The fire extinguisher has been used. Whenever a fire extinguisher has been used, it needs to be recharged immediately so that it is ready to go in case of another fire. Even if it was only lightly used, the extinguisher pressure may decrease over time. The next person the need to use the extinguisher arises, it may be unable to perform correctly and effectively due to reduced pressure or insufficient agent to extinguish the fire.
According to the NFPA 10 codes, fire extinguishers need to be inspected internally every six and twelve years from the noted manufacture date, to ensure it is properly working and ready to work if needed.
Fire Extinguishers also need to be recharged in the event of damage. Examples include dropping the fire extinguisher, the evidence of rust on the canister, or some other form of damage that could affect its functionality.
Not all fire extinguishers are built the same, and each fire extinguisher classification is designed to extinguish a different type of fire. As such, a specific type of extinguisher agent may be effective against certain types of fires, and yet ineffective, and maybe potentially harmful, if used on a type of fire it is not designed to extinguish.
Listed below are the various types of fire extinguishers and their unique characteristics that make them best suited for combating a certain type or types of fire.
Regular dry chemical fire extinguishers are filled with sodium bicarbonate and are used in combating Class B and C fires. The sodium bicarbonate agent is non-corrosive, non-toxic and easy to clean after it has been deployed. Dry chemical fire extinguishers, both regular and multi-purpose, are commonly found in schools, homes, hospitals and offices.
The multi-purpose dry chemical is filled with ammonium phosphate and is used in fighting Class A, B & C fires. Unlike the regular dry chemical fire extinguishers, the multi-purpose dry chemical ammonium phosphate is corrosive. This requires that its residue be thoroughly scrubbed and cleaned from surfaces to prevent damage.
Carbon dioxide fire extinguishers contain a liquid form of C02. When the fire extinguisher is used, the C02 is deployed in the form of a gas, which is effective in fighting Class B and C fires. Carbon dioxide fire extinguishers are environmentally friendly because they do not leave any harmful residue when used.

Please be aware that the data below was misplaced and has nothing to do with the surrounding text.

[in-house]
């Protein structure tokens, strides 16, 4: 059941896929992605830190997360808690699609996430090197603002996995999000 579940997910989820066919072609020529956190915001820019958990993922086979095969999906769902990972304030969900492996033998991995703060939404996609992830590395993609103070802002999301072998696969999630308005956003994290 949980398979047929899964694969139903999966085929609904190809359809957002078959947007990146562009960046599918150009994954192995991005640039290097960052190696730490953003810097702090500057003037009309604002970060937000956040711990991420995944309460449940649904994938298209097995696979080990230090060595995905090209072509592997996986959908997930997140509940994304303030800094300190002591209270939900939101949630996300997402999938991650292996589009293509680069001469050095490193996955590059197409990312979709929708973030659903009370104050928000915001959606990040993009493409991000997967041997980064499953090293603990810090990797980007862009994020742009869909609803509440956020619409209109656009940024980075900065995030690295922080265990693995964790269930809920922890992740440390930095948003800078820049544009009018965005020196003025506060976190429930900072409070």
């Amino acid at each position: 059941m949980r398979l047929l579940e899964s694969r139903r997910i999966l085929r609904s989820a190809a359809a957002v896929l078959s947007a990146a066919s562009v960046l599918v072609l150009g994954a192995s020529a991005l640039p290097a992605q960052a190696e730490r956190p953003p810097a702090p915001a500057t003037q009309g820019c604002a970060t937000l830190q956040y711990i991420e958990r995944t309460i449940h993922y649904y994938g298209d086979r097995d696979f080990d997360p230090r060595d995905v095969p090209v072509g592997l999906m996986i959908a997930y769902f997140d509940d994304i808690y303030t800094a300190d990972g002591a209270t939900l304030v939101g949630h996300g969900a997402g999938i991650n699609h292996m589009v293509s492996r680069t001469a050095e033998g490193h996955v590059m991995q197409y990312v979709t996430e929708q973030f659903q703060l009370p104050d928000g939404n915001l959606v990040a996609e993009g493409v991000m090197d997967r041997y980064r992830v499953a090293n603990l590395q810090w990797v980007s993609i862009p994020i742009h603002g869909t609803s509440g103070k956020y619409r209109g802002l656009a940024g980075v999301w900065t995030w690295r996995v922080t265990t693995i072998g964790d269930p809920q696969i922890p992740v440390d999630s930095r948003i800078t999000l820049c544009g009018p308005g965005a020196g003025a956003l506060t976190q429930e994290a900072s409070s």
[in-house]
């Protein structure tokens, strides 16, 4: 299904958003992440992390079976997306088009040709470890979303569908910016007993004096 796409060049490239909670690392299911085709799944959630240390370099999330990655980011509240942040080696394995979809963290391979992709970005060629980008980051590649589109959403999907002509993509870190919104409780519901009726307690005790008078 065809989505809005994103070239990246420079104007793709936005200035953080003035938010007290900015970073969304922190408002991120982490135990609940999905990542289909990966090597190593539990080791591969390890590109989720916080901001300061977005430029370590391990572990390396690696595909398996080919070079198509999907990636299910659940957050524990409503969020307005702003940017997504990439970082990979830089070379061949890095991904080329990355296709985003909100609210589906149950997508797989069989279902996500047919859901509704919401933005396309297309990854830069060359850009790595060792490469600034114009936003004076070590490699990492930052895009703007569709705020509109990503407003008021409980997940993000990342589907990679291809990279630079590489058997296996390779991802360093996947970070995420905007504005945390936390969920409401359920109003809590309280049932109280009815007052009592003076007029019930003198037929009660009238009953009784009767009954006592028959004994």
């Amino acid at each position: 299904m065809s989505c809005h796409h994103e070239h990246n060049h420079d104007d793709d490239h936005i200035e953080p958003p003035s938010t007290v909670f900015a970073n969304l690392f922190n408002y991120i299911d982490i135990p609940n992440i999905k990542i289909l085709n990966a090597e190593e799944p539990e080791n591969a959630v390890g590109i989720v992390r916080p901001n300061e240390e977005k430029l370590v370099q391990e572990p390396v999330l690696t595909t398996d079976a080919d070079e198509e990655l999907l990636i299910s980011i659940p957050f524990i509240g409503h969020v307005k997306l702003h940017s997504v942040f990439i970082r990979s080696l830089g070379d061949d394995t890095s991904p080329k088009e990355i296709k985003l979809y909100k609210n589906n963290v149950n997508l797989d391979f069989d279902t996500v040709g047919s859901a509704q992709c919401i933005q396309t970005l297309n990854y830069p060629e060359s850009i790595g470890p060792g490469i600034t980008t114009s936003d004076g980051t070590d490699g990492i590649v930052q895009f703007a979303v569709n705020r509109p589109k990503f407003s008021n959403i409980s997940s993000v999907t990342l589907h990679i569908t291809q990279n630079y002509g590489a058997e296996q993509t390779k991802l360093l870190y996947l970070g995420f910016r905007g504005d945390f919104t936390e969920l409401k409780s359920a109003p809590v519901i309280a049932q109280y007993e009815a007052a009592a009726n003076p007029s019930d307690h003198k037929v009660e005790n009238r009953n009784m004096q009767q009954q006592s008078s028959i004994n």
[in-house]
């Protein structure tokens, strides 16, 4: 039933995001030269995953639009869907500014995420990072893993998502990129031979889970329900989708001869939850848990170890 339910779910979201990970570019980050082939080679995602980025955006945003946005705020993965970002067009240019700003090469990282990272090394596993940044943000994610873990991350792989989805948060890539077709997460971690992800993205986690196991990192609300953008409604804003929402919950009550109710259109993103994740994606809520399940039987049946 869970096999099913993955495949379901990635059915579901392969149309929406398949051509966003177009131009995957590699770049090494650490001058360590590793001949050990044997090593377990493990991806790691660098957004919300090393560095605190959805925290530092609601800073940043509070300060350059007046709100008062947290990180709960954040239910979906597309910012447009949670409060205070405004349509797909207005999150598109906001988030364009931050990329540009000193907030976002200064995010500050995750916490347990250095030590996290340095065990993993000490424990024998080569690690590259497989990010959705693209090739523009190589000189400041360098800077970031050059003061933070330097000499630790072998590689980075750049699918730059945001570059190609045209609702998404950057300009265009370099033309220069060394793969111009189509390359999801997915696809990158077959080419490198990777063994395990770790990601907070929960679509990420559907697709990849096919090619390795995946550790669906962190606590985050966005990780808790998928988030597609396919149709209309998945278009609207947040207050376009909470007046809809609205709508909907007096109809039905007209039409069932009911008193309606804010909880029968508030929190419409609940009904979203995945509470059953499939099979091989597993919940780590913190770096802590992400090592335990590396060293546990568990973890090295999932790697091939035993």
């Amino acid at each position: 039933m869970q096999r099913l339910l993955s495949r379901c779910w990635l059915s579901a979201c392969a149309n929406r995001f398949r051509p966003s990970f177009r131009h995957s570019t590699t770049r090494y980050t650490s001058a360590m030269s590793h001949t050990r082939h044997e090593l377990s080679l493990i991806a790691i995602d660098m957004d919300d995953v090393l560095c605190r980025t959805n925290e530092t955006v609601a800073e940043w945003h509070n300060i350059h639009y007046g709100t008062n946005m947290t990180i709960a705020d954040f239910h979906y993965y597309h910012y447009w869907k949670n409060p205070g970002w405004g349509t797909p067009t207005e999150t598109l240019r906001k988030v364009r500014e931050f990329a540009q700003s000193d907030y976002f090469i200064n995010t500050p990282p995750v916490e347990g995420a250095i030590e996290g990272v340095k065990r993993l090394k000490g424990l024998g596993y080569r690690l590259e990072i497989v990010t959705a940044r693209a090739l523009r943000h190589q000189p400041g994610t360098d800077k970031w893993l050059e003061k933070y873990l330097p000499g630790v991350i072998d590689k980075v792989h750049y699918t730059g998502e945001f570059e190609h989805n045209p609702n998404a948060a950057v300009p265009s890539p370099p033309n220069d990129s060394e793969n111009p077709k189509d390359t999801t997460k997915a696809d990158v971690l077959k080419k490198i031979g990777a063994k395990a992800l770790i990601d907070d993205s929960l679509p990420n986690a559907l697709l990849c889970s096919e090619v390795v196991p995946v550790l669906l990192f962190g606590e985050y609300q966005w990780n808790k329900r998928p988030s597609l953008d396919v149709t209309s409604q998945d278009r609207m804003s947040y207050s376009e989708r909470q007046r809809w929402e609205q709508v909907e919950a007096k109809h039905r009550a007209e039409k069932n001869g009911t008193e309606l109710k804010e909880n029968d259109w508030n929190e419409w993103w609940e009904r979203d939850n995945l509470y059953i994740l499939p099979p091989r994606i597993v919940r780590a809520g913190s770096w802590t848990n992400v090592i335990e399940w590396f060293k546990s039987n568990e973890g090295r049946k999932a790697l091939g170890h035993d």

Carbon dioxide fire extinguishers are commonly found in computer rooms, laboratories and other areas where sensitive electrical equipment is found. This is because the C02 does not affect the computer or other electronic components whereas other extinguishing agents could.
Water fire extinguishers are effective in fighting class A fires but should never be used to fighting Class “B,” “C” or “D” class fires. The reason for this is because Class B fires involve flammable liquids such as oil, Class D fires involve metals such as magnesium, titanium and other metals. A good example to demonstrate this is oil from a ship that is burning on top of an ocean or lake. If you were to use a water fire extinguisher to fight these types of fires, the force of the extinguisher being discharged could spread the fire, worsening the extent and scope of damage. Class C fires are electrical fires and because water is conductive, the user is at risk of being shocked by the electrical current. Electrical fires are common in computer rooms, locations of faulty wiring, in motors or appliances. Being limited in their use, water fire extinguishers are usually less expensive than other types of fire extinguishers.
Wet chemical fire extinguishers contain potassium acetate as the extinguishing agent and are designed for Class K fires. Wet chemical fire extinguishers are ideal for commercial kitchens and restaurants where the fuel source of the fire may be oil, gas or grease. When the fire extinguisher is discharged, the potassium acetate is disbursed in a mist form which will not cause the grease fire to splash onto surrounding surfaces and cause the fire to spread. Additionally, wet chemical fire extinguishers can extinguish class A fires.